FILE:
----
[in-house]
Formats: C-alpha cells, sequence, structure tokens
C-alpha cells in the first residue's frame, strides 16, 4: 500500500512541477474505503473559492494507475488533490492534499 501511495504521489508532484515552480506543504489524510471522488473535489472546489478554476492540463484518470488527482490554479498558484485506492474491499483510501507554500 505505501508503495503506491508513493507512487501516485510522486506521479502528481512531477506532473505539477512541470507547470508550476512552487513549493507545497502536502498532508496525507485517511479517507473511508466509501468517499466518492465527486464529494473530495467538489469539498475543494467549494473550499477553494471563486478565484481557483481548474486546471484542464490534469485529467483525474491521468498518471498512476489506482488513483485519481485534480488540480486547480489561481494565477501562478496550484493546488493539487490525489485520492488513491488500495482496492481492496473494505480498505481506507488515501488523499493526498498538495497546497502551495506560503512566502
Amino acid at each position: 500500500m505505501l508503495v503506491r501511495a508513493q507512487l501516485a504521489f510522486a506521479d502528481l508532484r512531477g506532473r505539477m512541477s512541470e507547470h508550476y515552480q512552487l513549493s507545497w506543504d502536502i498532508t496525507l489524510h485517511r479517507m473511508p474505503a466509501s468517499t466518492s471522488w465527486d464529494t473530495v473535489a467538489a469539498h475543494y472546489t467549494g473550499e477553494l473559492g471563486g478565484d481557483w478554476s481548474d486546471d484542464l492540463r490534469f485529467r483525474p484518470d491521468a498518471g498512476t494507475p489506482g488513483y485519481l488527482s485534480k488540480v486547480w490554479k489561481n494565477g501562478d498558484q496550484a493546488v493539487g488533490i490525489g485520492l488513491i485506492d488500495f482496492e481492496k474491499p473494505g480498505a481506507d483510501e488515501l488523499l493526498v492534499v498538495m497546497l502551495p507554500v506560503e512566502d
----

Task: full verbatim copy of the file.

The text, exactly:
[in-house]
Formats: C-alpha cells, sequence, structure tokens
C-alpha cells in the first residue's frame, strides 16, 4: 500500500512541477474505503473559492494507475488533490492534499 501511495504521489508532484515552480506543504489524510471522488473535489472546489478554476492540463484518470488527482490554479498558484485506492474491499483510501507554500 505505501508503495503506491508513493507512487501516485510522486506521479502528481512531477506532473505539477512541470507547470508550476512552487513549493507545497502536502498532508496525507485517511479517507473511508466509501468517499466518492465527486464529494473530495467538489469539498475543494467549494473550499477553494471563486478565484481557483481548474486546471484542464490534469485529467483525474491521468498518471498512476489506482488513483485519481485534480488540480486547480489561481494565477501562478496550484493546488493539487490525489485520492488513491488500495482496492481492496473494505480498505481506507488515501488523499493526498498538495497546497502551495506560503512566502
Amino acid at each position: 500500500m505505501l508503495v503506491r501511495a508513493q507512487l501516485a504521489f510522486a506521479d502528481l508532484r512531477g506532473r505539477m512541477s512541470e507547470h508550476y515552480q512552487l513549493s507545497w506543504d502536502i498532508t496525507l489524510h485517511r479517507m473511508p474505503a466509501s468517499t466518492s471522488w465527486d464529494t473530495v473535489a467538489a469539498h475543494y472546489t467549494g473550499e477553494l473559492g471563486g478565484d481557483w478554476s481548474d486546471d484542464l492540463r490534469f485529467r483525474p484518470d491521468a498518471g498512476t494507475p489506482g488513483y485519481l488527482s485534480k488540480v486547480w490554479k489561481n494565477g501562478d498558484q496550484a493546488v493539487g488533490i490525489g485520492l488513491i485506492d488500495f482496492e481492496k474491499p473494505g480498505a481506507d483510501e488515501l488523499l493526498v492534499v498538495m497546497l502551495p507554500v506560503e512566502d